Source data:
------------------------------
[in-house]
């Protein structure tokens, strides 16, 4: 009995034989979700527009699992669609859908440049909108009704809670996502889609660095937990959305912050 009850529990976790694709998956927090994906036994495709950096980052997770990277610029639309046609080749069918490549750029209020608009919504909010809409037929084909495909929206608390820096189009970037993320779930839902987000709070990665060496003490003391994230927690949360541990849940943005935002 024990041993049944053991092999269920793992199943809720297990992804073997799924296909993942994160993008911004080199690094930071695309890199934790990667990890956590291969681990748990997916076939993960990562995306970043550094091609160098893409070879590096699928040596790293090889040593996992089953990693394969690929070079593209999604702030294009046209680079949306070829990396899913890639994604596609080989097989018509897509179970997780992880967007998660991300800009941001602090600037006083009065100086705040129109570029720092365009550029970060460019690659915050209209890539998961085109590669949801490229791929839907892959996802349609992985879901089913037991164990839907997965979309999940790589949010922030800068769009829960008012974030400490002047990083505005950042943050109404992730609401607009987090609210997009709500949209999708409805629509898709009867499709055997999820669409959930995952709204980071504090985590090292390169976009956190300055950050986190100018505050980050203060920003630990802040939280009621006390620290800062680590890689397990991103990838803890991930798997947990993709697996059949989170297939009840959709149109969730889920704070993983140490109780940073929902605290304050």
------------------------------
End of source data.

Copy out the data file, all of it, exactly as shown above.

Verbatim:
[in-house]
């Protein structure tokens, strides 16, 4: 009995034989979700527009699992669609859908440049909108009704809670996502889609660095937990959305912050 009850529990976790694709998956927090994906036994495709950096980052997770990277610029639309046609080749069918490549750029209020608009919504909010809409037929084909495909929206608390820096189009970037993320779930839902987000709070990665060496003490003391994230927690949360541990849940943005935002 024990041993049944053991092999269920793992199943809720297990992804073997799924296909993942994160993008911004080199690094930071695309890199934790990667990890956590291969681990748990997916076939993960990562995306970043550094091609160098893409070879590096699928040596790293090889040593996992089953990693394969690929070079593209999604702030294009046209680079949306070829990396899913890639994604596609080989097989018509897509179970997780992880967007998660991300800009941001602090600037006083009065100086705040129109570029720092365009550029970060460019690659915050209209890539998961085109590669949801490229791929839907892959996802349609992985879901089913037991164990839907997965979309999940790589949010922030800068769009829960008012974030400490002047990083505005950042943050109404992730609401607009987090609210997009709500949209999708409805629509898709009867499709055997999820669409959930995952709204980071504090985590090292390169976009956190300055950050986190100018505050980050203060920003630990802040939280009621006390620290800062680590890689397990991103990838803890991930798997947990993709697996059949989170297939009840959709149109969730889920704070993983140490109780940073929902605290304050």